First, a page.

Here at ID TECH, we get a lot of technical questions about the payments business. People are sometime confused about Payment Card Industry requirements. For example, we get questions like: “Can you help me by providing a PCI DSS Certificate for these devices?” or “I don’t see X product on the PCI website, is it P2PE certified?”
These are common questions, yet these kinds of questions are sometimes motivated by faulty assumptions. If the assumption is that non-PCI-certified devices are inherently less secure than PCI-certified devices, that’s simply not the case.
ID TECH can supply PCI PTS SRED certified hardware (such as the SREDKey pictured at right; or the Augusta S, Spectrum Pro, SecuRED, VP8800, or others), but our non-SRED devices are still highly secure devices that can be used for most payment solutions being developed for the market.
PCI DSS is a systems solution requiring certification of all aspects of a payment system, not just the hardware device(s). PCI DSS includes 12 specific requirements about how a compliant solution must handle security of access and cardholder data. The following items come straight out of PCI documentation.
PCI DSS requirements
|Build and maintain a secure network||1. Install and maintain a firewall configuration to protect cardholder data|
|2. Do not use vendor-supplied defaults for system passwords and other security parameters|
|Protect cardholder data||3. Protect stored cardholder data|
|4. Encrypt transmission of cardholder data across open, public networks|
|Maintain a vulnerability management program||5. Use and regularly update anti-virus software on all systems commonly affected by malware|
|6. Develop and maintain secure systems and applications|
|Implement strong access control measures||7. Restrict access to cardholder data by business need-to-know|
|8. Assign a unique ID to each person with computer access|
|9. Restrict physical access to cardholder data|
|Regularly monitor and test networks||10. Track and monitor all access to network resources and cardholder data|
|11. Regularly test security systems and processes|
|Maintain an information security policy||12. Maintain a policy that addresses information security|
In reading the requirements, there is no statement regarding what peripheral payment hardware PCI requires solution providers to include in their solution. PCI is mostly concerned that you meet the requirements, and not so much with how you meet the requirements. When a solution provider goes for PCI DSS certification, they could use a non-encrypting reader, but that would open up the solution to additional scrutiny with regard to how the system handles sensitive information. By using an encrypting card reader, where the merchant has no ability to decrypt the card data locally nor within the payment environment, it’s very likely the QSA (Qualified Security Assessor) can help the merchant realize valuable scope reduction in requirements No. 3, 4, and 9. (But it is up to the auditor to determine the actual level of scope reduction.)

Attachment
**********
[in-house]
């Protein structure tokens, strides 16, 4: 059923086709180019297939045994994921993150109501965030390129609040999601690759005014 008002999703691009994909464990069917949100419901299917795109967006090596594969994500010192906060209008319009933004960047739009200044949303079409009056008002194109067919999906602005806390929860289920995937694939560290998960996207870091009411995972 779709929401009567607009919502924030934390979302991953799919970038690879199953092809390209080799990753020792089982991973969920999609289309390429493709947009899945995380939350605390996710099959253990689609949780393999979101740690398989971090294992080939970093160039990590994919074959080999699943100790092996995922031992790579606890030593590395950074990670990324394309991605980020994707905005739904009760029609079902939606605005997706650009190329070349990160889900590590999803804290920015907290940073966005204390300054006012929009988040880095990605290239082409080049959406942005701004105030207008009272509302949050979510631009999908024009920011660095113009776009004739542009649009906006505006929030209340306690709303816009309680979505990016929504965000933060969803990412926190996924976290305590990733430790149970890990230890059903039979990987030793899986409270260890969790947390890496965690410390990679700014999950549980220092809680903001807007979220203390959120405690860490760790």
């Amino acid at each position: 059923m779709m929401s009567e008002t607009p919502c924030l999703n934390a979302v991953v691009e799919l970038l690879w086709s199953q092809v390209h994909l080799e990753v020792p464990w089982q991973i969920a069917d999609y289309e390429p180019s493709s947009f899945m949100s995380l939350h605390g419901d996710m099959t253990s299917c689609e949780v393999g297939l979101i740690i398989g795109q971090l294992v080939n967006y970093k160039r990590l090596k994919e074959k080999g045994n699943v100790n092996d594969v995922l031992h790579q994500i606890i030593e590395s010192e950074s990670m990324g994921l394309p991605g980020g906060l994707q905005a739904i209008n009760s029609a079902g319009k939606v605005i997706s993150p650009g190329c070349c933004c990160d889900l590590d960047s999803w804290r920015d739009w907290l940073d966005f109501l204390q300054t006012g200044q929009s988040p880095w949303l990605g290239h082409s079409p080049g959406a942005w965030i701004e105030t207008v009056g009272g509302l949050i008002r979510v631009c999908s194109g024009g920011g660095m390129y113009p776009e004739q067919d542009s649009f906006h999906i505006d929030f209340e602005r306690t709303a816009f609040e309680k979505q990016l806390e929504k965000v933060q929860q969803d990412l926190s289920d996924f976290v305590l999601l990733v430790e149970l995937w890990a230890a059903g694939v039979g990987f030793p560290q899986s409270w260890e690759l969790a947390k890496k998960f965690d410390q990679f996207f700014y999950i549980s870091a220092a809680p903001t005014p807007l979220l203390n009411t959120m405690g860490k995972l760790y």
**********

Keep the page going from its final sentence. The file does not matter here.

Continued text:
Very few PCI requirements are hardware-related. The only hardware that PCI certifies, per se, are so-called PCI PTS (PIN Transaction Security) or ‘SRED’ devices, which is where the Secure Reading and Exchange of Data (SRED) requirement resides. Non-SRED devices can (and usually do) have the same encryption features as SRED devices, but the non-SRED versions do not contain the necessary tamper mechanisms required for a product to qualify for SRED. (Also note, PCI has stringent rules for manufacturers regarding secure development of software, secure upgrading of software, etc. SRED devices have to be secure from cradle to grave.) ID TECH’s encrypting devices (even those that are not ‘SRED’ devices) can technically be considered PCI compliant, because they are used in many currently certified PCI DSS solutions, but the readers themselves are not “PCI certified.” The PCI DSS certification applies to the entire solution. It is not a device-level standard.
There is a common misconception within the payments industry regarding “P2PE” (Point to Point Encryption). Many times, when people say “P2PE,” they really mean E2EE (end-to-end encryption). When a merchant is deploying a payment system that provides hardware-level encryption of cardholder data to the POS application, which then passes the encrypted data to a (remote) payment gateway, that’s considered “end-to-end” encryption. P2PE is an official PCI certification that involves all aspects of a transaction, from the hardware used (which must be SRED), the deployment environment, data handling (which must be maintained to P2PE regulations), the payment application, and the key injection and decryption facility. Merely having a SRED device in place does not automatically make a system P2PE-compliant.
You should understand that P2PE certifications are extremely costly and rare. Most people who think they need “P2PE” really don’t. Research your needs carefully.
Have questions about PCI certification, or payment-device security? ID TECH’s technical experts are glad to help. Give us a call any time at:
This month’s post was written by Jason Hall, ID TECH’s Product Manager for Unattended Solutions, with input from Kas Thomas.